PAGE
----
The cluster of companies working with CRISPR-Cas9 shares a common goal in ensuring that the technology gains public and regulatory acceptance and avoids the kind of backlash that would halt its development. All of them are proceeding cautiously. “The promise is so exciting, nobody wants to take the step that would undermine that promise,” says Katrine Bosley, CEO of Cambridge, Massachusetts–based Editas Medicine. Although individual companies are keeping details of their development programs under wraps for now, the present focus is on therapies that target somatic cells, most likely in ex vivo settings initially. “Germline, from an industry perspective right now, is a no,” says Novak. Nessan Bermingham, CEO of Cambridge-based Intellia Therapeutics, echoes the point. “We are not doing any germline modification—it is not in our business plan, nor is there any [such] plan at all.” Clinical trials involving therapies based on CRISPR-Cas9 have not yet started, but the research effort is moving ahead quickly. “I would be disappointed if we didn’t see something in the clinic three years from now,” says Novak. It could happen even sooner.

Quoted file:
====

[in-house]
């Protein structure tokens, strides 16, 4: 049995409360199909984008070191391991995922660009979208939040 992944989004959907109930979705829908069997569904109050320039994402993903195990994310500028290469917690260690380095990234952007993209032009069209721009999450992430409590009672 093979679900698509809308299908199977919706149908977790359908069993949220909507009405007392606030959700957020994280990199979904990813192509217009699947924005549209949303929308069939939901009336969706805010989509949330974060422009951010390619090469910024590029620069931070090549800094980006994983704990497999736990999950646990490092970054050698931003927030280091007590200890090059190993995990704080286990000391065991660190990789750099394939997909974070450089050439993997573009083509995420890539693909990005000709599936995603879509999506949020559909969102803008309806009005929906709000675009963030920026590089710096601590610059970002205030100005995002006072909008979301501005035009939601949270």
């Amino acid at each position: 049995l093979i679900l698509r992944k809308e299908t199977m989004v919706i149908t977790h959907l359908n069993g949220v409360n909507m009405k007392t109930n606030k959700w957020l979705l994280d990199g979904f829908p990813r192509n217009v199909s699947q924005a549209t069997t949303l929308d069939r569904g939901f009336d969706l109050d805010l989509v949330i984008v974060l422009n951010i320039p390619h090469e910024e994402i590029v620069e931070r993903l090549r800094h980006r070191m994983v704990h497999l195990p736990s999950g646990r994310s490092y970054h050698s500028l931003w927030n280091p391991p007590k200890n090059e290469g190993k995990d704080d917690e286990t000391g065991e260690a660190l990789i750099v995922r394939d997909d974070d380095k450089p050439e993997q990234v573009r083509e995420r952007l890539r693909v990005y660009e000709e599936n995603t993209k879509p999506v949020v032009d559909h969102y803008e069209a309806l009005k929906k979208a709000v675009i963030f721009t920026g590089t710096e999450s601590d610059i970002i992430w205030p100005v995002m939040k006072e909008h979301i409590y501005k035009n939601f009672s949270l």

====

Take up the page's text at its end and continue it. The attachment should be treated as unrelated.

Whether CRISPR-Cas9 should be singled out for special attention is open to debate. It is not the first genome editing technology to emerge. Meganucleases, zinc finger nucleases (ZFNs) and transcription activator–like effector nucleases (TALENs) all preceded it. Sangamo Biosciences, of Richmond, California, is conducting trials of a ZFN-based therapy in HIV patients at present. What’s more, together with other researchers, Ed Lanphier and Fyodor Urnov from Sangamo authored a Comment in Nature (Nature 519, 410-411, 2015) calling for a moratorium on genome editing of the human germline. What distinguishes CRISPR-Cas9 from the earlier technologies is its accessibility, its ease of use and its low cost. Germline engineering with the technology, although not trivial, is feasible in a well-equipped molecular biology laboratory. “Something that was pretty much theoretical before now is now facing us,” says Bosley.